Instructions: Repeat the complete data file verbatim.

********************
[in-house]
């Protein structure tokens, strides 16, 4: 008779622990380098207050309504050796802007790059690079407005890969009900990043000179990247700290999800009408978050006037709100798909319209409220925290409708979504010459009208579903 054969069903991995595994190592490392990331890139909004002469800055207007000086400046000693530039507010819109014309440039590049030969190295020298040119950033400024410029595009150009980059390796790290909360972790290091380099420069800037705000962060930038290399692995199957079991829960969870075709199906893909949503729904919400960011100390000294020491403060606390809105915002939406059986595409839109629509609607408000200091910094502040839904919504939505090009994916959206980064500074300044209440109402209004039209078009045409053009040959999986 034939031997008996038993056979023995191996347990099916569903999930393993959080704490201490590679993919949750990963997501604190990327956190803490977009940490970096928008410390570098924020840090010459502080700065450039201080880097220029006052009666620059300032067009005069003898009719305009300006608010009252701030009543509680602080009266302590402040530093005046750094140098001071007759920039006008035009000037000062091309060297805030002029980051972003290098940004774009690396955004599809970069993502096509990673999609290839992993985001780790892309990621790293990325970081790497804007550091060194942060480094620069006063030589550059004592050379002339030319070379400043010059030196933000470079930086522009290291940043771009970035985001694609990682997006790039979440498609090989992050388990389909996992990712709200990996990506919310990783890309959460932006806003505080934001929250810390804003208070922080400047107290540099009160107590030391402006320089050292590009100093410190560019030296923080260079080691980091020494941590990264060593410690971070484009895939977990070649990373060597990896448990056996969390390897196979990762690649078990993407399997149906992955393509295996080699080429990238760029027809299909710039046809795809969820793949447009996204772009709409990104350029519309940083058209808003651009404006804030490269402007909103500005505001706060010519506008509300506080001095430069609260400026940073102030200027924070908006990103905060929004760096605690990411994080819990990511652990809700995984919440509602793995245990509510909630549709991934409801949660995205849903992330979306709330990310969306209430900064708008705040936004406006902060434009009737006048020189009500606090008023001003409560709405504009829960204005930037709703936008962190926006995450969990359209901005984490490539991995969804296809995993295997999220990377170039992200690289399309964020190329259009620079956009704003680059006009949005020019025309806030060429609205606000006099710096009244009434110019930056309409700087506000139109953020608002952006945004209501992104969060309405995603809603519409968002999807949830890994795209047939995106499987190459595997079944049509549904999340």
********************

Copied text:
[in-house]
């Protein structure tokens, strides 16, 4: 008779622990380098207050309504050796802007790059690079407005890969009900990043000179990247700290999800009408978050006037709100798909319209409220925290409708979504010459009208579903 054969069903991995595994190592490392990331890139909004002469800055207007000086400046000693530039507010819109014309440039590049030969190295020298040119950033400024410029595009150009980059390796790290909360972790290091380099420069800037705000962060930038290399692995199957079991829960969870075709199906893909949503729904919400960011100390000294020491403060606390809105915002939406059986595409839109629509609607408000200091910094502040839904919504939505090009994916959206980064500074300044209440109402209004039209078009045409053009040959999986 034939031997008996038993056979023995191996347990099916569903999930393993959080704490201490590679993919949750990963997501604190990327956190803490977009940490970096928008410390570098924020840090010459502080700065450039201080880097220029006052009666620059300032067009005069003898009719305009300006608010009252701030009543509680602080009266302590402040530093005046750094140098001071007759920039006008035009000037000062091309060297805030002029980051972003290098940004774009690396955004599809970069993502096509990673999609290839992993985001780790892309990621790293990325970081790497804007550091060194942060480094620069006063030589550059004592050379002339030319070379400043010059030196933000470079930086522009290291940043771009970035985001694609990682997006790039979440498609090989992050388990389909996992990712709200990996990506919310990783890309959460932006806003505080934001929250810390804003208070922080400047107290540099009160107590030391402006320089050292590009100093410190560019030296923080260079080691980091020494941590990264060593410690971070484009895939977990070649990373060597990896448990056996969390390897196979990762690649078990993407399997149906992955393509295996080699080429990238760029027809299909710039046809795809969820793949447009996204772009709409990104350029519309940083058209808003651009404006804030490269402007909103500005505001706060010519506008509300506080001095430069609260400026940073102030200027924070908006990103905060929004760096605690990411994080819990990511652990809700995984919440509602793995245990509510909630549709991934409801949660995205849903992330979306709330990310969306209430900064708008705040936004406006902060434009009737006048020189009500606090008023001003409560709405504009829960204005930037709703936008962190926006995450969990359209901005984490490539991995969804296809995993295997999220990377170039992200690289399309964020190329259009620079956009704003680059006009949005020019025309806030060429609205606000006099710096009244009434110019930056309409700087506000139109953020608002952006945004209501992104969060309405995603809603519409968002999807949830890994795209047939995106499987190459595997079944049509549904999340």